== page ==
Mitochondrial reactive oxygen species (ROS) are implicated in aging, chronic degenerative neurological syndromes, and myopathies. On the basis of free radical hypothesis, dietary, pharmacological, and genetic ROS suppression has been tested to minimize tissue damage, with remarkable therapeutic efficacy. The effects of mitochondrial-specific ROS suppression in primary mitophagic dysfunction are unknown.Objective:
An in vivo dose-ranging analysis of ROS suppression in an experimental cardiomyopathy provoked by defective mitochondrial clearance.Methods and Results:
Mice lacking mitofusin 2 (Mfn2) in hearts have impaired parkin-mediated mitophagy leading to accumulation of damaged ROS-producing organelles and progressive heart failure. As expected, cardiomyocyte-directed expression of mitochondrial-targeted catalase at modest levels normalized mitochondrial ROS production and prevented mitochondrial depolarization, respiratory impairment, and structural degeneration in Mfn2 null hearts. In contrast, catalase expression at higher levels that supersuppressed mitochondrial ROS failed to improve either mitochondrial fitness or cardiomyopathy, revealing that ROS toxicity is not the primary mechanism for cardiac degeneration. Lack of benefit from supersuppressing ROS was associated with failure to invoke secondary autophagic pathways of mitochondrial quality control, revealing a role for ROS signaling in mitochondrial clearance. Mitochondrial permeability transition pore function was normal, and genetic inhibition of mitochondrial permeability transition pore function did not alter mitochondrial or cardiac degeneration, in Mfn2 null hearts.Conclusions:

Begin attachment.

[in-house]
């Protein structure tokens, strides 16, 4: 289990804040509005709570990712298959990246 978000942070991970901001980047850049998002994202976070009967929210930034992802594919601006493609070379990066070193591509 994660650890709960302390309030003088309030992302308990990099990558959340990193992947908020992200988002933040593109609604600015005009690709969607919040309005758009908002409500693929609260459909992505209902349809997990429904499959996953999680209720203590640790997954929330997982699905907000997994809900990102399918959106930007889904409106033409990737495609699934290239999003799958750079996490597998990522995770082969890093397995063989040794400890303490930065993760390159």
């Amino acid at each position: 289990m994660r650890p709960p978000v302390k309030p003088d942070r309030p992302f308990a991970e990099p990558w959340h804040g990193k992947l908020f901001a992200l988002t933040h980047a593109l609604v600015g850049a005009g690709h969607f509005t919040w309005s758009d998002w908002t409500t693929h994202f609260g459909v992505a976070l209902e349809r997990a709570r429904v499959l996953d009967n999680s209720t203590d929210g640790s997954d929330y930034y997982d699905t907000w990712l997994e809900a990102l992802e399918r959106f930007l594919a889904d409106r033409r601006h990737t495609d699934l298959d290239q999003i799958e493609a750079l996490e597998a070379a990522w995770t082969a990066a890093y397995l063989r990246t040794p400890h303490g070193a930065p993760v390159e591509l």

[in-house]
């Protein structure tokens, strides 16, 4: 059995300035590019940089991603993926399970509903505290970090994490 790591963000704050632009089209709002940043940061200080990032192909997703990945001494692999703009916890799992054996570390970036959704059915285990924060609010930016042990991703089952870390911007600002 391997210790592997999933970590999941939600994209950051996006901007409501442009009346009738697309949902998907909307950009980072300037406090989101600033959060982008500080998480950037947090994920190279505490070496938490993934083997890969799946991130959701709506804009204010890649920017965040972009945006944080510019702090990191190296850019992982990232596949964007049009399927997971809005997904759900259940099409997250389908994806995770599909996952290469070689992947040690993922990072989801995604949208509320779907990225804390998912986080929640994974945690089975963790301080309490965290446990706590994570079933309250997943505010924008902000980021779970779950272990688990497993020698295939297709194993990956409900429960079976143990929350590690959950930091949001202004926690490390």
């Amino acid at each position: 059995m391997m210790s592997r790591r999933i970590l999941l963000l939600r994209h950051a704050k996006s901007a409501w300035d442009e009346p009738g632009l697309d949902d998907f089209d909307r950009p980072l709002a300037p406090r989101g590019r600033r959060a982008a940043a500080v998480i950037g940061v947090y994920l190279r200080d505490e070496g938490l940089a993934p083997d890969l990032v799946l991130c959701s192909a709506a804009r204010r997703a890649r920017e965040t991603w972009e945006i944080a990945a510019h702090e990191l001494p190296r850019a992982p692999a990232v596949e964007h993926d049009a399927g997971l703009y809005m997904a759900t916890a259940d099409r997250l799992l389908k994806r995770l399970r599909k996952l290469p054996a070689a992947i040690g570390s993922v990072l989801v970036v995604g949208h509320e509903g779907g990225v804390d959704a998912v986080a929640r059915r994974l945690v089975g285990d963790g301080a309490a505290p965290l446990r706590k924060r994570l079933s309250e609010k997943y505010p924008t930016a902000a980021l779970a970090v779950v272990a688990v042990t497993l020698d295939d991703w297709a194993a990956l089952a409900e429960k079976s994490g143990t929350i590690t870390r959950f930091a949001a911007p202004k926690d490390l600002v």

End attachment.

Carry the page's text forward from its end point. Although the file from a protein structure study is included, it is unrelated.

Local mitochondrial ROS (1) contribute to mitochondrial degeneration and (2) activate mitochondrial quality control mechanisms. A therapeutic window for mitochondrial ROS suppression should minimize the former while retaining the latter, which we achieved by expressing lower levels of catalase.